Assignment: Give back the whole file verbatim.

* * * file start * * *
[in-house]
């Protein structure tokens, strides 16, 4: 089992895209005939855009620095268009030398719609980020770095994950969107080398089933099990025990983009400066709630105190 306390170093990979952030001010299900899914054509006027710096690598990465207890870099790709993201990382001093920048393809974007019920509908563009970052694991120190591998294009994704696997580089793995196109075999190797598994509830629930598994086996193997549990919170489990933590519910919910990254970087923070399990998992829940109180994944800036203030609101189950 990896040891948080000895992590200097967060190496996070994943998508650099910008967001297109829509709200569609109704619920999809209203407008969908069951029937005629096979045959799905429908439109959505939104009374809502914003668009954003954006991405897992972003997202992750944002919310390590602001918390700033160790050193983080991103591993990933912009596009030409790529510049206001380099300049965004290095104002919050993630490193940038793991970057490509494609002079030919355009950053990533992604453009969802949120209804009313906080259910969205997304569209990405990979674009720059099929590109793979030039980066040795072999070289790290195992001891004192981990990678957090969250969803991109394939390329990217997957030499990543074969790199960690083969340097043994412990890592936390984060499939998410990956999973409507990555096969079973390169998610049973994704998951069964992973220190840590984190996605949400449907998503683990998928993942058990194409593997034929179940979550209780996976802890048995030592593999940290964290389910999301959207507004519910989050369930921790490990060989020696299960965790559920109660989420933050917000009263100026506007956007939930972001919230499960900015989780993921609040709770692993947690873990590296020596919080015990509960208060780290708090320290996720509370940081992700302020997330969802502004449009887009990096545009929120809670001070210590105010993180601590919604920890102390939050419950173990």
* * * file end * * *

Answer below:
[in-house]
């Protein structure tokens, strides 16, 4: 089992895209005939855009620095268009030398719609980020770095994950969107080398089933099990025990983009400066709630105190 306390170093990979952030001010299900899914054509006027710096690598990465207890870099790709993201990382001093920048393809974007019920509908563009970052694991120190591998294009994704696997580089793995196109075999190797598994509830629930598994086996193997549990919170489990933590519910919910990254970087923070399990998992829940109180994944800036203030609101189950 990896040891948080000895992590200097967060190496996070994943998508650099910008967001297109829509709200569609109704619920999809209203407008969908069951029937005629096979045959799905429908439109959505939104009374809502914003668009954003954006991405897992972003997202992750944002919310390590602001918390700033160790050193983080991103591993990933912009596009030409790529510049206001380099300049965004290095104002919050993630490193940038793991970057490509494609002079030919355009950053990533992604453009969802949120209804009313906080259910969205997304569209990405990979674009720059099929590109793979030039980066040795072999070289790290195992001891004192981990990678957090969250969803991109394939390329990217997957030499990543074969790199960690083969340097043994412990890592936390984060499939998410990956999973409507990555096969079973390169998610049973994704998951069964992973220190840590984190996605949400449907998503683990998928993942058990194409593997034929179940979550209780996976802890048995030592593999940290964290389910999301959207507004519910989050369930921790490990060989020696299960965790559920109660989420933050917000009263100026506007956007939930972001919230499960900015989780993921609040709770692993947690873990590296020596919080015990509960208060780290708090320290996720509370940081992700302020997330969802502004449009887009990096545009929120809670001070210590105010993180601590919604920890102390939050419950173990």